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New Technique to Boost Sensitivity of Biological Detectors

Biosensors in-built into smartwatches, smartphones, and other gadgets will SOON become a reality. Scientists at the Moscow Institute of Physics and Technology have now developed a technique to boost the sensitivity of biological detectors to enable their use in wearable and mobile devices.

Biosensor layout (a, c). The waveguide is inside the dielectric substrate. The resonator, realized as a ring waveguide, is positioned at the interface between the dielectric material and the biological fluid that is analyzed. A change in the fluid’s refractive index shifts the resonant curve (b). Image Credit: Kirill Voronin et al./Sensors.

The study has been described in a paper featured on the cover of the January issue of Sensors, and has been funded by the Russian Science Foundation.

A biosensor is described as an electrochemical device that identifies the composition of biological fluids in real time. Blood glucose meters that diabetic patients use could be the only mass-produced biosensing devices in use at present.

However, according to futurologists, soon, household appliances would be able to analyze saliva, sweat, aqueous humor, and other bodily fluids to recognize a person, perform medical tests, diagnose disease, or continuously track an individual’s health and recommend ideal diet accordingly.

Until recently, applications such as those were not taken seriously, since the available devices were not adequately sensitive and were exorbitantly priced to hit the consumer market. But there could be a silver lining very soon.

A research team at the MIPT Center for Photonics and 2D Materials has come up with a radically innovative biosensor design that could boost detector sensitivity several times and provide a similarly notable decrease in costs.

A conventional biosensor incorporates a ring resonator and a waveguide positioned in the same plane. We decided to separate the two elements and put them in two different planes, with the ring above the waveguide.

Kirill Voronin, Graduate Student, Laboratory of Nanooptics and Plasmonics, MIPT

It was Voronin who proposed the concept used in this research work.

The researchers did not investigate that sensor layout previously, because it is easier to manufacture a flat, single-level device inside a lab. A waveguide and a ring resonator were produced simultaneously by depositing a thin film and etching it.

The alternative two-level design is not so easy to use to manufacture exclusive experimental devices. However, it was found to be relatively inexpensive for the mass-production of sensors. This is because the technological processes followed at an electronics plant are oriented toward layer-by-layer placement of active component.

More significantly, the new two-tier biosensor design led to several times higher sensitivity.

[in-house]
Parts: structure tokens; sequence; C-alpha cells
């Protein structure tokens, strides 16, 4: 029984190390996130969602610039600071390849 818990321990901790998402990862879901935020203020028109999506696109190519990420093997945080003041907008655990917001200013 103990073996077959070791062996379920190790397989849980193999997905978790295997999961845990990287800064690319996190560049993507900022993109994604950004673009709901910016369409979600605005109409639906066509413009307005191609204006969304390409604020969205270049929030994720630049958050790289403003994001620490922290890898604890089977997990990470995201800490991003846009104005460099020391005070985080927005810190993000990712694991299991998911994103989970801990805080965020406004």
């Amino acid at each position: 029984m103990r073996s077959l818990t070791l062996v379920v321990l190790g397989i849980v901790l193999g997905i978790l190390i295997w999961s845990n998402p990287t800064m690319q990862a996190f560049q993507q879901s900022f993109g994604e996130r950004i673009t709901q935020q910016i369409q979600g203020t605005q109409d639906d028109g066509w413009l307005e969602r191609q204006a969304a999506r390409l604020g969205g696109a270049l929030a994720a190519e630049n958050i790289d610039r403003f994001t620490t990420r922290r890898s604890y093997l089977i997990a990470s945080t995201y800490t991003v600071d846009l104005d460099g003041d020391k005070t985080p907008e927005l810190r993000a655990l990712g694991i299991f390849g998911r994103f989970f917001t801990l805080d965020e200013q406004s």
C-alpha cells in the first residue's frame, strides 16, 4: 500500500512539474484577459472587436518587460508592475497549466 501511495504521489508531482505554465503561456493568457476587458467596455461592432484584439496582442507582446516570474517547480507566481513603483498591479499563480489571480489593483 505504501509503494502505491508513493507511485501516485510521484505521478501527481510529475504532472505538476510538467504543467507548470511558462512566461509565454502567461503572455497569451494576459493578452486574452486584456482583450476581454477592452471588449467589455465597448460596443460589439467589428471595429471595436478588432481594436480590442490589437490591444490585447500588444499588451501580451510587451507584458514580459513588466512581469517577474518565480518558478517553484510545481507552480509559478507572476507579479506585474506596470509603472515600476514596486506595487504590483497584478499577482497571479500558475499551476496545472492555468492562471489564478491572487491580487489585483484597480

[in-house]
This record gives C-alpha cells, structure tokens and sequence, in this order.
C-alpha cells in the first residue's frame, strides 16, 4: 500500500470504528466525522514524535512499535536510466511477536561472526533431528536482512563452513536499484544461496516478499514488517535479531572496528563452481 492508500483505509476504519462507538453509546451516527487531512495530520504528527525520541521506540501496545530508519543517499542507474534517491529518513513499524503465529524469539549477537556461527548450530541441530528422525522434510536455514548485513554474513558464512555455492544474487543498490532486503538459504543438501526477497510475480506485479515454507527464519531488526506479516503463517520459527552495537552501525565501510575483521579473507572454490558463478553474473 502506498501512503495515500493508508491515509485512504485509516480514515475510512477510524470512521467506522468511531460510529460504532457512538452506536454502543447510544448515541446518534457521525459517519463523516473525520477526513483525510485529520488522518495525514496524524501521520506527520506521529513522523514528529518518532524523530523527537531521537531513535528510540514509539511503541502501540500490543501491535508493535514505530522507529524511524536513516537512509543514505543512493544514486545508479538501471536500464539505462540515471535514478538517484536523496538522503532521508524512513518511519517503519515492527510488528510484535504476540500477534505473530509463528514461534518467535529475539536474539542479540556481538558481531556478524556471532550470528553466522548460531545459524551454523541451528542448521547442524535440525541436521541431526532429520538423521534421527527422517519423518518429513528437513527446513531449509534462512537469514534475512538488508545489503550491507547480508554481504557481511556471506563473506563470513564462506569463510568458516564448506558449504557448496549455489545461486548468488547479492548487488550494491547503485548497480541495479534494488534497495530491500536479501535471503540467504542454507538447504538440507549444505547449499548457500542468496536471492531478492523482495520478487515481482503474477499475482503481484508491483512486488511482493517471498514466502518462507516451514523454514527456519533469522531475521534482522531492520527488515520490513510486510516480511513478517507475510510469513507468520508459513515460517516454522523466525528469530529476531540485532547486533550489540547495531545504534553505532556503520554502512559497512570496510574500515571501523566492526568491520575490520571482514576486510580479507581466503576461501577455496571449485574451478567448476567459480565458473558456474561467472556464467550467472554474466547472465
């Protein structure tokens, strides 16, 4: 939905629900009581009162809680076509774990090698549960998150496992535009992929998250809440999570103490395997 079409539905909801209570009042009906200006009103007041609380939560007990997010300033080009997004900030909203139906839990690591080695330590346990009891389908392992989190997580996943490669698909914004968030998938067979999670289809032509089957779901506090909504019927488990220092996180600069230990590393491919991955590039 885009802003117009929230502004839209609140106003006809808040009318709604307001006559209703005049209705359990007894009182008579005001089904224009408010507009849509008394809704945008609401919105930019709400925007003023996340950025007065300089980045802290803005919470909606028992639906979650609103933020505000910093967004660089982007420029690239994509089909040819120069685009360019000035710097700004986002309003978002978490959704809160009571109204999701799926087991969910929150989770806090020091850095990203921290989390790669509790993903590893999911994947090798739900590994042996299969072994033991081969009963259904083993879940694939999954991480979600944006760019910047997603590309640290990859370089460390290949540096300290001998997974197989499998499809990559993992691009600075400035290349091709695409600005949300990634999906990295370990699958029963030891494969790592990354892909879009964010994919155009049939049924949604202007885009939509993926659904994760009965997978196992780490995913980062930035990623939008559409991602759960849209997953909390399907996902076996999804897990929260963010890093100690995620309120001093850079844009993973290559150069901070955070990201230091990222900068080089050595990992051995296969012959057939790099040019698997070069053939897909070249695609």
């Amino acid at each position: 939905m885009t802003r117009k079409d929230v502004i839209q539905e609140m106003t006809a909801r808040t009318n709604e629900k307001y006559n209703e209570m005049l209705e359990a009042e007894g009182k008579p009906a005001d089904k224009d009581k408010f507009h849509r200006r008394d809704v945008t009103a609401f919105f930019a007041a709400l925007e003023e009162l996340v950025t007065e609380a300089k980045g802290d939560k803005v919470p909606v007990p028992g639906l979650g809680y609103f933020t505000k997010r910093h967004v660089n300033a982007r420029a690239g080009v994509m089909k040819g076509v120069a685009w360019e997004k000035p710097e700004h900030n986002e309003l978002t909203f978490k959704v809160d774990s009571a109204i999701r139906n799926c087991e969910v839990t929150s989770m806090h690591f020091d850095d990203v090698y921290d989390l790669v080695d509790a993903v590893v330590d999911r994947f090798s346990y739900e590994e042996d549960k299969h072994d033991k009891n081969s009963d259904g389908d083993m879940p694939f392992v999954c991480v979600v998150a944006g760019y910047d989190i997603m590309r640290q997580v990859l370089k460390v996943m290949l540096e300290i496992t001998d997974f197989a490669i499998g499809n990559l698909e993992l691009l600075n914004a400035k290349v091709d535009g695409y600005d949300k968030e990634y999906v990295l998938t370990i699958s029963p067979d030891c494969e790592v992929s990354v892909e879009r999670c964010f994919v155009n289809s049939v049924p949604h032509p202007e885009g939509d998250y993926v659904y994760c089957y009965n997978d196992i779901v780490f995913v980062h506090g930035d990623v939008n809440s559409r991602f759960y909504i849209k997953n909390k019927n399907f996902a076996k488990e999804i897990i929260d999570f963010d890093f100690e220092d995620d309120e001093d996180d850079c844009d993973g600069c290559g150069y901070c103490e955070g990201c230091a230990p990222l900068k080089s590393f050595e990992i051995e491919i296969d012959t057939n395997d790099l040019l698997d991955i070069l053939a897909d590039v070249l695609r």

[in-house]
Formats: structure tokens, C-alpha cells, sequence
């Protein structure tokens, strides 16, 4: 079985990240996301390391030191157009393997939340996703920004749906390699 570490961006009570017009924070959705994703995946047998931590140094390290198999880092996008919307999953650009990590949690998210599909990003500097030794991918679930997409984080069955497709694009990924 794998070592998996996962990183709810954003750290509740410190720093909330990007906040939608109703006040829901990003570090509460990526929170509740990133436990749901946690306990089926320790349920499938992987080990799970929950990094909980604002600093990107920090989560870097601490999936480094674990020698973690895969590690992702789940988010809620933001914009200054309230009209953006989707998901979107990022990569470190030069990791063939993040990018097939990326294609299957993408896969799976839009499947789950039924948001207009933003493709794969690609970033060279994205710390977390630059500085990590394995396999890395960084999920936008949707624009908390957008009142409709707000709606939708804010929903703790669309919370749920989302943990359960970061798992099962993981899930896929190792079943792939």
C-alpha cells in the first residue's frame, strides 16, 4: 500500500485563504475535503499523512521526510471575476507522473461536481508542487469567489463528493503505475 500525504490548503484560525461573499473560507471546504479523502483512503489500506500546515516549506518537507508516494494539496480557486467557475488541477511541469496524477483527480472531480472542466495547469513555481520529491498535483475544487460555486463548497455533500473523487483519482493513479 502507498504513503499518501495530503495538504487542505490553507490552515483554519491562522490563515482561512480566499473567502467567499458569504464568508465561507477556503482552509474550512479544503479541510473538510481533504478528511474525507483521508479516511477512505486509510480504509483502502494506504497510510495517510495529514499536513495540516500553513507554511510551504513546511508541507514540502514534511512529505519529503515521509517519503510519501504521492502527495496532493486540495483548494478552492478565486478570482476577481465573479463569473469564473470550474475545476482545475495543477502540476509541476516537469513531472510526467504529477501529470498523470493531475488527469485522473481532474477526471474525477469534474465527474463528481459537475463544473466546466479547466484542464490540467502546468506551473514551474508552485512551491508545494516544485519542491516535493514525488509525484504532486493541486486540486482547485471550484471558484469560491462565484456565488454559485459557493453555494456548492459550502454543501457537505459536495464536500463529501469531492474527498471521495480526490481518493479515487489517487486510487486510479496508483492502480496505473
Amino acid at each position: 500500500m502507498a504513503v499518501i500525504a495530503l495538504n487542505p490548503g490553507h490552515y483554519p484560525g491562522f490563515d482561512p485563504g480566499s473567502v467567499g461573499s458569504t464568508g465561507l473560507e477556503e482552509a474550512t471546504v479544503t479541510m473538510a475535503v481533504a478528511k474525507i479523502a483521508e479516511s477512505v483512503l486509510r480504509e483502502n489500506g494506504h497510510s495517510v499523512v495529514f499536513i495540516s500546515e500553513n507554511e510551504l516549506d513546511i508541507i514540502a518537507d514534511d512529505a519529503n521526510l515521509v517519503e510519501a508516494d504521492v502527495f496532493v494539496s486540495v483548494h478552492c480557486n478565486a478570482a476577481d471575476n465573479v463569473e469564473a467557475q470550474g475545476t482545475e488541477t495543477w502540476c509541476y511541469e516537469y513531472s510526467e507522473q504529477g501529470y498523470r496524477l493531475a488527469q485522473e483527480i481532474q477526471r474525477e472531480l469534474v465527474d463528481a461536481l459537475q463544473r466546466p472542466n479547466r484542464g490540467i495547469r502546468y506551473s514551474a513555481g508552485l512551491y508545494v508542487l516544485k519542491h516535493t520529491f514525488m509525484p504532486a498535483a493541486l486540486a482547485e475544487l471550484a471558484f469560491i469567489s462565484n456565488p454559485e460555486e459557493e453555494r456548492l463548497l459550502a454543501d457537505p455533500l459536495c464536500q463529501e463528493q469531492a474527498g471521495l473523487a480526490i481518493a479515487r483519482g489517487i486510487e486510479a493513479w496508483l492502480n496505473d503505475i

A biosensor works by registering the trivial changes in the refractive index at its surface. These changes are due to organic molecule adsorption and are detected using a resonator whose resonance conditions are based on the external medium’s refractive index.

A significant resonant peak shift is caused by even slightest changes in the refractive index. Therefore, a biosensor responds to almost every molecule that comes into contact with its surface.

We have positioned the strip waveguide under the resonator, in the bulk dielectric. The resonator, in turn, is at the interface between the dielectric substrate and the external environment. By optimizing the refractive indices of the two surrounding media, we achieve a significantly higher sensitivity.

Aleksey Arsenin, Study Co-Author and Leading Researcher, Laboratory of Nanooptics and Plasmonics, MIPT

In the newly proposed biosensor design, both the detector and the source of light are placed within the dielectric. The sensitive element is the only component that remains on the outer side. In other words, the diameter of the gold ring is several dozen micrometers and its thickness is one-thousandth of that.

Voronin stated that the team’s technique for rendering biosensors more responsive will take the technology to a qualitatively new level.

The new layout is intended to make biosensors much easier to manufacture, and therefore cheaper. Optical lithography is the only technique necessary to produce detectors based on our principle. No moving parts are involved, and a tunable laser operating in a tight frequency range will suffice.

Kirill Voronin, Graduate Student, Laboratory of Nanooptics and Plasmonics, MIPT

Valentyn Volkov, head of the MIPT Center for Photonics and 2D Materials, has predicted that developing an industrial design on the basis of the newly proposed technology could take nearly three years.


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